I have nowhere to go, I haven’t defended my foreclosure, can I save my home?
This is one of the most frustrating scenarios I face in practice on a day-to-day basis. A homeowner that hasn’t defended a foreclosure lawsuit, or didn’t even know they were being sued, and is facing a non-jury trial in the next 3-10 days and meets with me asking “how can I save my home?” This is a question asked to me, everyday, by homeowners throughout the state of Florida that are involved in a foreclosure lawsuit. It used to be a very frustrating situation for me, as I could see the desperation in their eyes, only to be told, “there’s not much you can do.” You see, I’ve been told by my staff, clients, and other attorney’s that I litigate foreclosure cases aggressively. I am not afraid to make the bank prove they have the right to foreclose on property and try to poke as many holes in the evidence that is offered as I can. Usually, the bank overcomes the defense and can foreclose, but at least it had to prove it and meet its burden. My ideal case, however, doesn’t go to trial – it ends in either a loan modification, short sale, or deed-in-lieu. Those cases, where there were 3-10 days prior to trial, usually couldn’t end that way, and my client could have been facing a significant deficiency judgment based merely on when they hired me. But not anymore…
What changed then?
Most foreclosure defense attorney’s in Florida faced the same issues, the state of Florida wants to foreclose on property more efficiently, at great costs to a homeowner’s rights. Home owners finally got some relief, by way of a recent addition to the Real Estate Settlement Proceedures Act. A little know change to this act was a provision that protects homeowners looking for a loss mitigation alternative to foreclosure (e.g., a short sale, loan modification, deed in lieu, or other workout option.) Basically, it requires that loan servicing companies fully review your loss mitigation documentation prior to trying to get a final foreclosure judgment or proceed with a sale of the home. In essence, it gives homeowners another chance at answering the question “can I save my home,” in the affirmative. It also gives a more complete review to short-sale and deed in lieu requests as well, which may be the difference between a deficiency judgment and a deficiency waiver
How does it work?
Basically, the exact requirements vary by the lender, but you are required to submit a full loss mitigation package to the servicing company for your loan. Notice, I said FULL. Not partial. Not most of it. BUT FULL. This process is extremely frustrating and tedious, as it requires specific documents, filled out a certain way, and submitted to a particular department. They also can only be a maximum, for the most part, of sixty (60) days old. If you are trying to do this on your own there is no doubt, it is incredibly frustrating. Even my staff gets frustrated at times with the banks – they lose documents, they request the exact same documents over and over, they don’t have an update when they are called three days after receiving documents, it is always the same story. But when applying for a loan modification under this new law, it is often the last chance for a homeowner to save their home. If a homeowner is doing a short sale negotiation, it is often the last time that they can try to work out something with the bank and hopefully remove any deficiency judgment from the table.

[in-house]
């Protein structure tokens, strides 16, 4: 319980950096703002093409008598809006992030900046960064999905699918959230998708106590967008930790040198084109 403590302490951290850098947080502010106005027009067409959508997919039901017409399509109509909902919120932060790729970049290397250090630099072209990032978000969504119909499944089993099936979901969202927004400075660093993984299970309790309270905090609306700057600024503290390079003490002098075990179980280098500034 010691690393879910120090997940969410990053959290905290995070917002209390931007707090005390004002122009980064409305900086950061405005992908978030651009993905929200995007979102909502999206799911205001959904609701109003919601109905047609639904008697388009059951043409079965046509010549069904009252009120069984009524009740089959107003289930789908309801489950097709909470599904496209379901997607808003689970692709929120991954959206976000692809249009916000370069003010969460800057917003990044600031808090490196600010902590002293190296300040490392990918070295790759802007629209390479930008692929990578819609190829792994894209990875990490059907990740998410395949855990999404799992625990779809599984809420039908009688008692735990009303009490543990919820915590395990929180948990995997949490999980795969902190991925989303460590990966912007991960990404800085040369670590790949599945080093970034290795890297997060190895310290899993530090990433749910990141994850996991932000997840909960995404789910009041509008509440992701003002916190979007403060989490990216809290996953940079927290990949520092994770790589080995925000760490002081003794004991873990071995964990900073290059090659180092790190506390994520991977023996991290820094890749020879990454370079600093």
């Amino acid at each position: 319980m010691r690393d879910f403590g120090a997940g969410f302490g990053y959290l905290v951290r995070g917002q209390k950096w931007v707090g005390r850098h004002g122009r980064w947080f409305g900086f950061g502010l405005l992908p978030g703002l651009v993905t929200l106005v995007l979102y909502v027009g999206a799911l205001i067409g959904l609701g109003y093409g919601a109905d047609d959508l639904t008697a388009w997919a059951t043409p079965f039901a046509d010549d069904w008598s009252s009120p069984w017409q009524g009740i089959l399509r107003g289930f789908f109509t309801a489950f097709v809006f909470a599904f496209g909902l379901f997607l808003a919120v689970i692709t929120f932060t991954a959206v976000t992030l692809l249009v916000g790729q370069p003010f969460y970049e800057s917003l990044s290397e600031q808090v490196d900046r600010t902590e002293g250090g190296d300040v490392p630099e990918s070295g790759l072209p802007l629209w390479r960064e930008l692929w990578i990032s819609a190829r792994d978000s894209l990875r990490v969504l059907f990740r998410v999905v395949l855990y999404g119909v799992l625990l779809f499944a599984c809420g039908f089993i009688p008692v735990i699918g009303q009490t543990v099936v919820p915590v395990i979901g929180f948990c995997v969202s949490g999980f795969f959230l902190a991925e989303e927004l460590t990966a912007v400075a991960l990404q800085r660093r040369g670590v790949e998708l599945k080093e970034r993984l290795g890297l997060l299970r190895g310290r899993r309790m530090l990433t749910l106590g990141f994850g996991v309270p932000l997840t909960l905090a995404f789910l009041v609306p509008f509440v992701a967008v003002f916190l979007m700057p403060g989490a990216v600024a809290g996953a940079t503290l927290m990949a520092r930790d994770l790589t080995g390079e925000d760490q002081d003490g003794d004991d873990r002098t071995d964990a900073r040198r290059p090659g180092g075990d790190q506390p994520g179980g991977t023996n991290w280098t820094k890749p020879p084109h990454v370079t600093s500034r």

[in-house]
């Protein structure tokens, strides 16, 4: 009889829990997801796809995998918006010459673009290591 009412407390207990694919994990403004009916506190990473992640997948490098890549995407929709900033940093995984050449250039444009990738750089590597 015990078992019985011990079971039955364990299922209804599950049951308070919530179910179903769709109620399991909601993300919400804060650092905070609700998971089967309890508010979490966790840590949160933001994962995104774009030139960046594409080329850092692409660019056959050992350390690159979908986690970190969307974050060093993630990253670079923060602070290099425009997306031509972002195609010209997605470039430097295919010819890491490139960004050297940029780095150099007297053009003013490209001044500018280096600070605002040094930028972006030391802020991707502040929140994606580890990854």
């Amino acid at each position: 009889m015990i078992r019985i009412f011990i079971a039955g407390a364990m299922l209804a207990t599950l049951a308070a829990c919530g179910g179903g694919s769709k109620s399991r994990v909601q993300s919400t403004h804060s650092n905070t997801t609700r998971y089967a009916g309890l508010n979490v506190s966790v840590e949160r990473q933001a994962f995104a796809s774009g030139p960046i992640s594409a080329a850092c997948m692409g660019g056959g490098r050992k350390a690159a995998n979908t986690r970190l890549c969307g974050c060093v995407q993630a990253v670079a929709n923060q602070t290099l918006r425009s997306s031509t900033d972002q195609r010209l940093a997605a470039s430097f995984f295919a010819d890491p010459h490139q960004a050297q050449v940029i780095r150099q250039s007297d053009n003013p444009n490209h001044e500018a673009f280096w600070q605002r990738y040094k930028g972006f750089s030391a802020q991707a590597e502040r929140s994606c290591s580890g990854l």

My trial is in X days – what do I do?
If you want to take full advantage of this new law, I recommend consulting with a foreclosure defense attorney, especially if you want to try to save your home. If you are facing foreclosure, and want to try to save your home, this may be the last chance for a loan modification. If you just want to avoid a deficiency judgment, using this change to RESPA may help you get a short-sale approval that waives a claim for a deficiency. It is important that if you retain an attorney, you fully cooperate with him or her in order to comply with this new law and submit all the required documentation. If you have any questions about how this law may help you, please contact my office at 813.502.6768.
Latest posts by Bryant H. Dunivan Jr., Esq. (see all)
- Equifax data breach lawsuits – what you need to know. - September 13, 2017
- Credit Card Lawsuit in Florida – Fighting back against Junk Debt Buyers - February 22, 2017
- National Collegiate Student Loan Trust Lawsuits in Florida – Are there defenses? - February 21, 2017